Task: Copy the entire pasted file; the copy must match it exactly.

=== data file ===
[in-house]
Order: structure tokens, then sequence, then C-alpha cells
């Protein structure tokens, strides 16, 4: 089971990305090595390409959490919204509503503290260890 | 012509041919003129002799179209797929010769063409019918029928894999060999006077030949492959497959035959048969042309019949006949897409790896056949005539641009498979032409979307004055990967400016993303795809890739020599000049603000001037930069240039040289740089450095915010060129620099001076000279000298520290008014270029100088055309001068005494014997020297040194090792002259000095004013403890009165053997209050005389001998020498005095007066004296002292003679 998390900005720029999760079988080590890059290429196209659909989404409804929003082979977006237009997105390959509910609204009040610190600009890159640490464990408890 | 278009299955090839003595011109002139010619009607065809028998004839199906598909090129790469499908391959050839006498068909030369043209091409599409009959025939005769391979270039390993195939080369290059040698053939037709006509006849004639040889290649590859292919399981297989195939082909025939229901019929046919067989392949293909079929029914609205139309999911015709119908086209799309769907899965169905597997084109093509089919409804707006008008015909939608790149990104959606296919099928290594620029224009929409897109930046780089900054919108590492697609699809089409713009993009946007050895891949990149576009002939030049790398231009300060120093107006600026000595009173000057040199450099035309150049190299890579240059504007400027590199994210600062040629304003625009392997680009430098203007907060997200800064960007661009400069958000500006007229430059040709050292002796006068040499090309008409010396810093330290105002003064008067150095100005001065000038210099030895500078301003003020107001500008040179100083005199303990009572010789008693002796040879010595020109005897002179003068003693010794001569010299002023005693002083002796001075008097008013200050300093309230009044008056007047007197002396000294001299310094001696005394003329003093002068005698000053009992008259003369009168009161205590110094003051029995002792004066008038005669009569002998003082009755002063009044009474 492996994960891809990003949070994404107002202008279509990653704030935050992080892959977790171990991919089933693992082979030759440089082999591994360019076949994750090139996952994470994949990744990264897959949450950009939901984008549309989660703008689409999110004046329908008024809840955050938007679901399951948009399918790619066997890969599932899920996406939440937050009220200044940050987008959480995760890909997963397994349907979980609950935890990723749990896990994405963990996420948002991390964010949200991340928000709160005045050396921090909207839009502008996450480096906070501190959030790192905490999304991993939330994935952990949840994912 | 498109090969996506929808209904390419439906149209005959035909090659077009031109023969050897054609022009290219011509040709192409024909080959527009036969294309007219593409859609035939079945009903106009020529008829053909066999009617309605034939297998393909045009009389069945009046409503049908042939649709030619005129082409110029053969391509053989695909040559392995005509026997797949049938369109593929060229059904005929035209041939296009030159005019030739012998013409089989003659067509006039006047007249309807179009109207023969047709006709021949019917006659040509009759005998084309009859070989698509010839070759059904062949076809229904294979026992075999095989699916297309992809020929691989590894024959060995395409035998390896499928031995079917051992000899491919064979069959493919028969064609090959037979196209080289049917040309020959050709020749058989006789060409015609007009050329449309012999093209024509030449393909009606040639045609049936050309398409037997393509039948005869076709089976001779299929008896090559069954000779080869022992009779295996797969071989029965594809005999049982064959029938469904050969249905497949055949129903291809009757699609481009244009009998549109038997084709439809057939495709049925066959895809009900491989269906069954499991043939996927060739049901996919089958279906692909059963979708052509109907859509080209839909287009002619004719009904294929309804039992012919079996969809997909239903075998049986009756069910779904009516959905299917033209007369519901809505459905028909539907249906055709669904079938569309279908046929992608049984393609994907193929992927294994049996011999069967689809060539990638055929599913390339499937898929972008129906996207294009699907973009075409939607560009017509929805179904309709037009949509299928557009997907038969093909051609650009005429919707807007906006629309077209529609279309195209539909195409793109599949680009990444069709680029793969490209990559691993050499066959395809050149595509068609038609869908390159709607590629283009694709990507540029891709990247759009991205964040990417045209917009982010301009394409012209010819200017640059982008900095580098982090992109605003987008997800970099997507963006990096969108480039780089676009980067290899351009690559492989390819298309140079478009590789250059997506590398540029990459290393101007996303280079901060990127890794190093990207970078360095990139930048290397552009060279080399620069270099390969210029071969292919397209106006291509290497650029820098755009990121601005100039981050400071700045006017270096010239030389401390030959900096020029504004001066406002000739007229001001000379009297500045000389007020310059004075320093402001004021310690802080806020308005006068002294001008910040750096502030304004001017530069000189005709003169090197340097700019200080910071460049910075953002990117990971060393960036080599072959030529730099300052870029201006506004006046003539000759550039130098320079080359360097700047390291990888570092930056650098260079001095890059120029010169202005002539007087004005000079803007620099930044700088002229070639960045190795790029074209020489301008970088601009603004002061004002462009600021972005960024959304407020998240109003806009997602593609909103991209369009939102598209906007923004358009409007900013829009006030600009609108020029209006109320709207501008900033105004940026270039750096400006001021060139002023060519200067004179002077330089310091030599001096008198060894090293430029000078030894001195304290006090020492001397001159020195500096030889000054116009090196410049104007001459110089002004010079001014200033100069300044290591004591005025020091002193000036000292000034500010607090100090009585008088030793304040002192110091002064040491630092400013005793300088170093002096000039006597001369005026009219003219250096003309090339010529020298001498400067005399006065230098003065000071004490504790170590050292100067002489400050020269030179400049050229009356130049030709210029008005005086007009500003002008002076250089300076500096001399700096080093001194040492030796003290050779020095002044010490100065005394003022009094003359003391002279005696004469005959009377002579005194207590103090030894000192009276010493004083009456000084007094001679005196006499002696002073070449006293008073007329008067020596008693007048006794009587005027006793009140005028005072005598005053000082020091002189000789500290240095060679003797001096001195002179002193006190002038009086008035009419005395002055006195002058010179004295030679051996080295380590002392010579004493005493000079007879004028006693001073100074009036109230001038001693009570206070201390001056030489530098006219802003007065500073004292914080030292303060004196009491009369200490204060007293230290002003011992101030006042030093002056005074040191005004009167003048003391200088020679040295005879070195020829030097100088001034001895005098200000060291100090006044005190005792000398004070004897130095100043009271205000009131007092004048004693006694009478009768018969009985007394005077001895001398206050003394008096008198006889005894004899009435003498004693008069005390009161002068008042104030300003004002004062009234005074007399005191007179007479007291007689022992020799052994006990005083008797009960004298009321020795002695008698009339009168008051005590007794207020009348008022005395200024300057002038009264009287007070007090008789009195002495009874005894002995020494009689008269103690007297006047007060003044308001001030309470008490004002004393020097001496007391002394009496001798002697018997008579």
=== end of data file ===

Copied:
[in-house]
Order: structure tokens, then sequence, then C-alpha cells
């Protein structure tokens, strides 16, 4: 089971990305090595390409959490919204509503503290260890 | 012509041919003129002799179209797929010769063409019918029928894999060999006077030949492959497959035959048969042309019949006949897409790896056949005539641009498979032409979307004055990967400016993303795809890739020599000049603000001037930069240039040289740089450095915010060129620099001076000279000298520290008014270029100088055309001068005494014997020297040194090792002259000095004013403890009165053997209050005389001998020498005095007066004296002292003679 998390900005720029999760079988080590890059290429196209659909989404409804929003082979977006237009997105390959509910609204009040610190600009890159640490464990408890 | 278009299955090839003595011109002139010619009607065809028998004839199906598909090129790469499908391959050839006498068909030369043209091409599409009959025939005769391979270039390993195939080369290059040698053939037709006509006849004639040889290649590859292919399981297989195939082909025939229901019929046919067989392949293909079929029914609205139309999911015709119908086209799309769907899965169905597997084109093509089919409804707006008008015909939608790149990104959606296919099928290594620029224009929409897109930046780089900054919108590492697609699809089409713009993009946007050895891949990149576009002939030049790398231009300060120093107006600026000595009173000057040199450099035309150049190299890579240059504007400027590199994210600062040629304003625009392997680009430098203007907060997200800064960007661009400069958000500006007229430059040709050292002796006068040499090309008409010396810093330290105002003064008067150095100005001065000038210099030895500078301003003020107001500008040179100083005199303990009572010789008693002796040879010595020109005897002179003068003693010794001569010299002023005693002083002796001075008097008013200050300093309230009044008056007047007197002396000294001299310094001696005394003329003093002068005698000053009992008259003369009168009161205590110094003051029995002792004066008038005669009569002998003082009755002063009044009474 492996994960891809990003949070994404107002202008279509990653704030935050992080892959977790171990991919089933693992082979030759440089082999591994360019076949994750090139996952994470994949990744990264897959949450950009939901984008549309989660703008689409999110004046329908008024809840955050938007679901399951948009399918790619066997890969599932899920996406939440937050009220200044940050987008959480995760890909997963397994349907979980609950935890990723749990896990994405963990996420948002991390964010949200991340928000709160005045050396921090909207839009502008996450480096906070501190959030790192905490999304991993939330994935952990949840994912 | 498109090969996506929808209904390419439906149209005959035909090659077009031109023969050897054609022009290219011509040709192409024909080959527009036969294309007219593409859609035939079945009903106009020529008829053909066999009617309605034939297998393909045009009389069945009046409503049908042939649709030619005129082409110029053969391509053989695909040559392995005509026997797949049938369109593929060229059904005929035209041939296009030159005019030739012998013409089989003659067509006039006047007249309807179009109207023969047709006709021949019917006659040509009759005998084309009859070989698509010839070759059904062949076809229904294979026992075999095989699916297309992809020929691989590894024959060995395409035998390896499928031995079917051992000899491919064979069959493919028969064609090959037979196209080289049917040309020959050709020749058989006789060409015609007009050329449309012999093209024509030449393909009606040639045609049936050309398409037997393509039948005869076709089976001779299929008896090559069954000779080869022992009779295996797969071989029965594809005999049982064959029938469904050969249905497949055949129903291809009757699609481009244009009998549109038997084709439809057939495709049925066959895809009900491989269906069954499991043939996927060739049901996919089958279906692909059963979708052509109907859509080209839909287009002619004719009904294929309804039992012919079996969809997909239903075998049986009756069910779904009516959905299917033209007369519901809505459905028909539907249906055709669904079938569309279908046929992608049984393609994907193929992927294994049996011999069967689809060539990638055929599913390339499937898929972008129906996207294009699907973009075409939607560009017509929805179904309709037009949509299928557009997907038969093909051609650009005429919707807007906006629309077209529609279309195209539909195409793109599949680009990444069709680029793969490209990559691993050499066959395809050149595509068609038609869908390159709607590629283009694709990507540029891709990247759009991205964040990417045209917009982010301009394409012209010819200017640059982008900095580098982090992109605003987008997800970099997507963006990096969108480039780089676009980067290899351009690559492989390819298309140079478009590789250059997506590398540029990459290393101007996303280079901060990127890794190093990207970078360095990139930048290397552009060279080399620069270099390969210029071969292919397209106006291509290497650029820098755009990121601005100039981050400071700045006017270096010239030389401390030959900096020029504004001066406002000739007229001001000379009297500045000389007020310059004075320093402001004021310690802080806020308005006068002294001008910040750096502030304004001017530069000189005709003169090197340097700019200080910071460049910075953002990117990971060393960036080599072959030529730099300052870029201006506004006046003539000759550039130098320079080359360097700047390291990888570092930056650098260079001095890059120029010169202005002539007087004005000079803007620099930044700088002229070639960045190795790029074209020489301008970088601009603004002061004002462009600021972005960024959304407020998240109003806009997602593609909103991209369009939102598209906007923004358009409007900013829009006030600009609108020029209006109320709207501008900033105004940026270039750096400006001021060139002023060519200067004179002077330089310091030599001096008198060894090293430029000078030894001195304290006090020492001397001159020195500096030889000054116009090196410049104007001459110089002004010079001014200033100069300044290591004591005025020091002193000036000292000034500010607090100090009585008088030793304040002192110091002064040491630092400013005793300088170093002096000039006597001369005026009219003219250096003309090339010529020298001498400067005399006065230098003065000071004490504790170590050292100067002489400050020269030179400049050229009356130049030709210029008005005086007009500003002008002076250089300076500096001399700096080093001194040492030796003290050779020095002044010490100065005394003022009094003359003391002279005696004469005959009377002579005194207590103090030894000192009276010493004083009456000084007094001679005196006499002696002073070449006293008073007329008067020596008693007048006794009587005027006793009140005028005072005598005053000082020091002189000789500290240095060679003797001096001195002179002193006190002038009086008035009419005395002055006195002058010179004295030679051996080295380590002392010579004493005493000079007879004028006693001073100074009036109230001038001693009570206070201390001056030489530098006219802003007065500073004292914080030292303060004196009491009369200490204060007293230290002003011992101030006042030093002056005074040191005004009167003048003391200088020679040295005879070195020829030097100088001034001895005098200000060291100090006044005190005792000398004070004897130095100043009271205000009131007092004048004693006694009478009768018969009985007394005077001895001398206050003394008096008198006889005894004899009435003498004693008069005390009161002068008042104030300003004002004062009234005074007399005191007179007479007291007689022992020799052994006990005083008797009960004298009321020795002695008698009339009168008051005590007794207020009348008022005395200024300057002038009264009287007070007090008789009195002495009874005894002995020494009689008269103690007297006047007060003044308001001030309470008490004002004393020097001496007391002394009496001798002697018997008579």